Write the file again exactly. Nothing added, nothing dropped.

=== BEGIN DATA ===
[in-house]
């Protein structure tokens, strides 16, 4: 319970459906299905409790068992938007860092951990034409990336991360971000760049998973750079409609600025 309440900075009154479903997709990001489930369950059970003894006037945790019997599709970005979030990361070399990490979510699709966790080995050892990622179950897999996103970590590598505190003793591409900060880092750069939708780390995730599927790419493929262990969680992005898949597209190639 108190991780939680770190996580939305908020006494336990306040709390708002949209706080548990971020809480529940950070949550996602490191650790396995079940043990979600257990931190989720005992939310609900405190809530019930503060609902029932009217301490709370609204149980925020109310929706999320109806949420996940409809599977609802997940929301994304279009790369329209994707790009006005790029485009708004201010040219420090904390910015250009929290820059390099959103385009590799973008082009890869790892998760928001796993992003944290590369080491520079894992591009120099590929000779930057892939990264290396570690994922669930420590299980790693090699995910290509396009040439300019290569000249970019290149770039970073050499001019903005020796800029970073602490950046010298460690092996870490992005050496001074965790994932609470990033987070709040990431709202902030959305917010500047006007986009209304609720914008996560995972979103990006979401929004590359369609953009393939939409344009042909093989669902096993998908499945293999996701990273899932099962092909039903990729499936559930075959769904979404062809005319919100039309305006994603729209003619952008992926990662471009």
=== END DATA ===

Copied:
[in-house]
């Protein structure tokens, strides 16, 4: 319970459906299905409790068992938007860092951990034409990336991360971000760049998973750079409609600025 309440900075009154479903997709990001489930369950059970003894006037945790019997599709970005979030990361070399990490979510699709966790080995050892990622179950897999996103970590590598505190003793591409900060880092750069939708780390995730599927790419493929262990969680992005898949597209190639 108190991780939680770190996580939305908020006494336990306040709390708002949209706080548990971020809480529940950070949550996602490191650790396995079940043990979600257990931190989720005992939310609900405190809530019930503060609902029932009217301490709370609204149980925020109310929706999320109806949420996940409809599977609802997940929301994304279009790369329209994707790009006005790029485009708004201010040219420090904390910015250009929290820059390099959103385009590799973008082009890869790892998760928001796993992003944290590369080491520079894992591009120099590929000779930057892939990264290396570690994922669930420590299980790693090699995910290509396009040439300019290569000249970019290149770039970073050499001019903005020796800029970073602490950046010298460690092996870490992005050496001074965790994932609470990033987070709040990431709202902030959305917010500047006007986009209304609720914008996560995972979103990006979401929004590359369609953009393939939409344009042909093989669902096993998908499945293999996701990273899932099962092909039903990729499936559930075959769904979404062809005319919100039309305006994603729209003619952008992926990662471009």